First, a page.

Predicting or identifying autism quickly was the topic of  “Placental DNA methylation changes and the early prediction of autism in full-term newborns” which was conducted at Wayne State University in Detroit, Michigan. As the title of the study suggests, this research used the placenta to act as a surrogate tissue to predict ASD by examining potentially problematic methylated markers. The placenta produces neurotransmitters that regulate fetal brain development. It is also the sole organ responsible for the transmission of nutrients to the developing fetus. The study’s authors theorized that placental DNA methylation changes are a feature in the fetal development of the ASD brain. DNA methylation can be influenced by diet, hormones, stress, and chemical exposures. This study consisted of 14 term autism cases (7 males, 7 females) and 10 term ethnicity-matched controls (5 males, 5 females). The children in the autism cohort had been delivered at WSU and each had a placental histology performed at the time of birth. DNA was extracted from their residual placental tissue. DNA was also extracted from the control group’s residual placental tissue. At this point of the study, the research team used artificial intelligence (AI) to analyze and identify methylation markers from the placental DNA. They did this to determine if it was possible to predict which children later developed autism. The results showed that AI analysis combined with inter-and intragenic markers was highly accurate at identifying which children had autism. The research team was pleased with the study’s results. They speculate that if these methylation changes are recognized at birth, autism could be diagnosed years earlier. Subsequently, interventions could start right after birth, leading to better outcomes.

A prospective study of maternal 25-hydroxyvitamin D (250HD) in the first trimester of pregnancy and second trimester of heavy metal levels” was conducted by researchers from the NIEHS. Their study determined that low levels of vitamin D were associated with elevated levels of certain heavy metals in pregnant women.  Specifically, low 250HD in the first trimester of pregnancy was associated with 47% higher lead, 60% higher tin, and higher odds of detectable tungsten in the second trimester of pregnancy. In utero exposure to heavy metals can result in negative health outcomes for the fetus later in life. A longer summary of this study can be found in Environmental Factor

A Norwegian study titled “Prenatal exposure to per- and polyfluoroalkyl substances (PFAS) and associations with attention-deficit/hyperactivity disorder and autism spectrum disorder in children” examined a different type of environmental insult during pregnancy. PFAS are a group of man-made chemicals that include PFOA, PFOS, and GenX. Around since the 1940s, PFAS can be found in food packaging, commercial household products, drinking water, and living organisms (fish, animals, humans). For this study, levels of PFAS were measured from data obtained from the Medical Birth Registry of Norway (MBRN), which contained blood samples of mothers at 18 weeks of gestation and from mothers and children (umbilical cord) at birth. Researchers were able to link information from the Norwegian Patient Registry on diagnoses of ADHD and ASD among children born in 2002 or later to the blood samples data, they received from the MBRN. The results showed that there was a higher risk for both ASD and ADHD in children prenatally exposed to mid-range levels of PFOA. For children with ASD, boys exposed to PFOA were especially more vulnerable to developing the disorder. A socioeconomic status signal was detected in the research, most likely due to the wealthier mother’s fish consumption during pregnancy.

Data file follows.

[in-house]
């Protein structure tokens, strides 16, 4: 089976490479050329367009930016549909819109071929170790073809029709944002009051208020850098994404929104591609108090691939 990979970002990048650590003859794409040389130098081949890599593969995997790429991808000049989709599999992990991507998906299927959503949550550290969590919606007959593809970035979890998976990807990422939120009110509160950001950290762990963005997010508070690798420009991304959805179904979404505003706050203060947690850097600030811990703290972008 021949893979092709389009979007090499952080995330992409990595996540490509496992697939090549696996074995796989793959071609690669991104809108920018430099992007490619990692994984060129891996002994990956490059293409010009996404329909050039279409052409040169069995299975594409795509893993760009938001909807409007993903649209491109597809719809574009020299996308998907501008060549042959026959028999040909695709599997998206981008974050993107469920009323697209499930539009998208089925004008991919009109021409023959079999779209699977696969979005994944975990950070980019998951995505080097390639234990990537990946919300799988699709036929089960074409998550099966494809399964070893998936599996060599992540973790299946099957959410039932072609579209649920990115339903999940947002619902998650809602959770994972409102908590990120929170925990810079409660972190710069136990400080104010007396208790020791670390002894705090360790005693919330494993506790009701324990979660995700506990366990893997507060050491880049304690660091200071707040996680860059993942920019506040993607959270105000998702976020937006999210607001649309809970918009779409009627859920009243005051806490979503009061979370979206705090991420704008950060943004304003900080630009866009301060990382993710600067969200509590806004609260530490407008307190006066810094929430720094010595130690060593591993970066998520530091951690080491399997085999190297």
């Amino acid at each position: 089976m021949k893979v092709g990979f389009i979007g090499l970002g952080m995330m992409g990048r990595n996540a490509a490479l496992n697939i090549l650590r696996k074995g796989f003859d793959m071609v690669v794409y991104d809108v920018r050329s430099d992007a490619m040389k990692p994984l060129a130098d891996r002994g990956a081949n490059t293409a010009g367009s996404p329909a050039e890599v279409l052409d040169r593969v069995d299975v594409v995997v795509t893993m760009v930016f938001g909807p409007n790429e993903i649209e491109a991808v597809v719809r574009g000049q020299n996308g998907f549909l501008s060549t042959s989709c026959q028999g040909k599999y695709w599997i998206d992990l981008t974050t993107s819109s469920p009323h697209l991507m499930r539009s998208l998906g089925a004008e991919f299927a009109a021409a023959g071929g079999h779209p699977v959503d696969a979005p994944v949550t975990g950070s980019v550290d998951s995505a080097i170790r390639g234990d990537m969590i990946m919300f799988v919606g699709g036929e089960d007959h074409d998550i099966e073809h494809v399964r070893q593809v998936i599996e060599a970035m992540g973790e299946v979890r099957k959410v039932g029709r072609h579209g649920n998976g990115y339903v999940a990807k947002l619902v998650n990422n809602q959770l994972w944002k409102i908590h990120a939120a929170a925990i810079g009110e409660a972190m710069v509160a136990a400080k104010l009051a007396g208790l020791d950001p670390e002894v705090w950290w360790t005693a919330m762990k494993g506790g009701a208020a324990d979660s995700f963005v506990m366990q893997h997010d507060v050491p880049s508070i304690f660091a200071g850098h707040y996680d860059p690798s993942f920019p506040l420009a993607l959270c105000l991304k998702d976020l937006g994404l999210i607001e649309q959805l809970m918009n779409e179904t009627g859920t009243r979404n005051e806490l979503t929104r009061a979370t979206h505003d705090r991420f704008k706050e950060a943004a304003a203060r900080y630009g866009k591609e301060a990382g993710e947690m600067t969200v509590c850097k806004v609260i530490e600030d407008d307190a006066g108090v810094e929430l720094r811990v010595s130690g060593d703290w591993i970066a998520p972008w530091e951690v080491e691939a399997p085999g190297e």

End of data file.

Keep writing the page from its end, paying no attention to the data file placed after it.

Children with perinatal stroke are at increased risk for autism spectrum disorder: Prevalence and co-occurring conditions within a clinically followed sample” is the last paper in our summary. The study’s authors started their research by acknowledging that children with perinatal stroke are at an increased risk of developmental language disorders, learning difficulties, and other mental health conditions. But oddly enough, ASD prevalence in this vulnerable group had never been studied until now. By gaining access to a single-center stroke registry, the study’s authors found 311 children with a history of perinatal stroke. Of those 311, 201 had complete records which could be analyzed. Results showed that of these 201 cases, 23 children were formally diagnosed with ASD (11.4%), a much higher ASD rate than found in the general population (1.85%). Sadly, on average, parents expressed first concerns about their child’s development during toddlerhood (2.66 years). However, the average age of diagnosis for these children was not until 6.26 years, well past the average age of 4.4 years for ASD diagnosis in the United States. Perhaps even more troubling is that the ASD diagnosis was not attained for 3.6 years after parents had shared their first concerns. The study ends with a call for clinicians to be more aware of the increased ASD prevalence and implement screenings as part of routine care for all pediatric patients with perinatal stroke. 

These new environmental research papers, in addition to twenty years worth of previous scientific evidence, caught the attention of the American College of Obstetrics and Gynecologists (ACOG). The organization has recently released an opinion paper titled “Reducing Prenatal Exposure to Toxic Environmental Agents”. In their paper, ACOG recommends integrating environmental health into the practice of obstetrics and gynecology. They advocate for obstetric clinicians to be knowledgeable about toxic environmental agents in relation to environmental health risk assessment, exposure reduction, and clinical counseling. ACOG also suggests that obstetricians-gynecologists include questions about environmental exposures in patient history during pre-pregnancy visits and prenatal care. The organization recognizes environmental health history as information on exposures from the workplace, home, and recreational activities. ACOG ultimately believes that incorporating these policies will reduce harmful environmental exposures and will protect the health of pregnant mothers and their offspring.